Excerpt from my YA novel

Hey Everyone,

Hope you enjoy chapter one of my YA paranormal romance.

SPELLBOUND

SHERITHA SINGH

BROKEN DREAMS

It was the cold war of words a floor below my bedroom that completed the transition from dream to reality. The briefest of shadows flitted before me. A dark creepy shadow sent a chill ricocheting up and down my spine. I opened my eyes quickly. My life had become far too hectic for me. Perhaps my mind was dysfunctional due to the recent turmoil in my family life.

I woke up, showered and escaped to school where I would find some semblance of sanity. At least school was normal. Everything here was still the same. Ancient black berry trees stood tall and proud at the entrance, their mushy inky blue fruit were scattered on the earth below. Single storied classrooms that had once been part of a Grande fully functional sugar mill awaited the presence of pubescent students no doubt ill prepared for today’s lessons. I escaped to the battered remains of the old boiler room at the back of the school during my breaks and stared into the distance.

I had always assumed that my life would always be infused with the uncontrollable dysfunctionalities of modern times and that despite the imperfections my life would be surrounded with insurmountable happiness. Sixteen years of family outings, home cooked dinners, play squabbles with my baby sister, anxiousness while we waited the outcome of some minor travesty or the other and general activities of middle class families that just managed to pay the bills and live had given no indication of the cracks that threatened to destroy the only joy I had ever known..

The blissful tranquillity of the life we once led in the small seaside on the North coast of Kwa Zulu Natal, affectionately known as the Dolphin Coast seemed like a distant memory in comparison to the events of the recent weeks. We were fortunate to be blessed with nearly three hundred days of sunshine, picturesque blue skies with fluffy white cotton ball clouds, clean blue flag beaches and cheery weather. Life on the coast was laid back and relaxing even during exams. Salt Rock was my home. Although today I dreaded the walk home. My home was no longer the sunshiny cheerful place that it had once been. The dark shadow flitted by me once more as if it had been following me and had now overtaken me. I shook my head. I was probably succumbing to my recently acquired stress. My school day was over far too quickly. I deliberately chose to walk home. I did not feel like chatting to anyone, not even my best friend Priyanka.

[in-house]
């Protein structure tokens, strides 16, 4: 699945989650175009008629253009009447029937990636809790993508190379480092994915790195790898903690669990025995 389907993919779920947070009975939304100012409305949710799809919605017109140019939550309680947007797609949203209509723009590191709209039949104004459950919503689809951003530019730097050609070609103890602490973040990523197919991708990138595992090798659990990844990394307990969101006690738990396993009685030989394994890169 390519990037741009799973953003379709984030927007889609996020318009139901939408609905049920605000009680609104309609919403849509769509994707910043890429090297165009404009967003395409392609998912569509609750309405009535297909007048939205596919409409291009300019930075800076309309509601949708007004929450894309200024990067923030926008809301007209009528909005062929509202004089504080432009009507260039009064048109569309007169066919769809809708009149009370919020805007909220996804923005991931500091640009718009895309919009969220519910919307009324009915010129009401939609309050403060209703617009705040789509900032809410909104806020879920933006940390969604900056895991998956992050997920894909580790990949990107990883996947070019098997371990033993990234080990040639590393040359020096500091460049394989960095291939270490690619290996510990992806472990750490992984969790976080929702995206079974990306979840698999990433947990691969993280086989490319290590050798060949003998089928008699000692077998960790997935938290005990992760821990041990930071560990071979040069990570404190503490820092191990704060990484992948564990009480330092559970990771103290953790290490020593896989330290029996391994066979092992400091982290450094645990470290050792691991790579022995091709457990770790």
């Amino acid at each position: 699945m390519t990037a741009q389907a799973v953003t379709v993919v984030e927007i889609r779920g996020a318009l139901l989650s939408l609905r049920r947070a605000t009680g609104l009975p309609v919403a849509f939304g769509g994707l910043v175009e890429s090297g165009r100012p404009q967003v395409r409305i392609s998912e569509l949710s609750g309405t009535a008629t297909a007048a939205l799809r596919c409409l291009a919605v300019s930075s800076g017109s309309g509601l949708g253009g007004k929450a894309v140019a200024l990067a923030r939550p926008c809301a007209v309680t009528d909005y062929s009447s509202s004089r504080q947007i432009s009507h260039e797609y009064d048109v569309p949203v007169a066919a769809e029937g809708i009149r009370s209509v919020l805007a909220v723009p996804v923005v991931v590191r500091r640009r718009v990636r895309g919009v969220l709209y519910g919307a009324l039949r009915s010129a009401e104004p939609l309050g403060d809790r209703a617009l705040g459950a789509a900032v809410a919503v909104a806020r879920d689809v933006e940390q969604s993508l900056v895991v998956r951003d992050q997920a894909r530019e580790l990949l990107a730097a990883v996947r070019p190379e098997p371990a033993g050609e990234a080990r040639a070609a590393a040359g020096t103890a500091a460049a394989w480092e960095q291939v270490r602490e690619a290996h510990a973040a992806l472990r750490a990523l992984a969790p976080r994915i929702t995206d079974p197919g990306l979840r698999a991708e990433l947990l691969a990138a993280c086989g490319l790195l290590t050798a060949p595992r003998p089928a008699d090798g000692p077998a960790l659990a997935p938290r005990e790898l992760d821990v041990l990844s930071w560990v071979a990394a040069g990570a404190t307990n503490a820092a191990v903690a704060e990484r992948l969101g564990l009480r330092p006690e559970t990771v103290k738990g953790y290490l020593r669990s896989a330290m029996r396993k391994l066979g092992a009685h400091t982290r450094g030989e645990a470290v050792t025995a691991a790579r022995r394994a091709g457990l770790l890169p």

At sixteen years and eleven months I had envisioned an idyllic existence– balancing a gorgeous boyfriend, household chores for a happy yet acceptable dysfunctional family and homework. (Sadly my unusual plain looks had failed to attract the attention of any boy.) A broken family didn’t fit into that daydream. My behaviour was far from dreamy. Instead my shoulders were heavy with apprehension. I sensed the presence of something dark and menacing in my life. My tummy was constantly in knots and I was sure that my recent irregular eating habits had helped develop an ulcer. The stillness in our average sized family duplex, badly in need of a fresh coat of homely peach paint was unnerving. Fine hairlines cracks in the walls were ironically reminiscent of the cracks in our recent relationship as a family.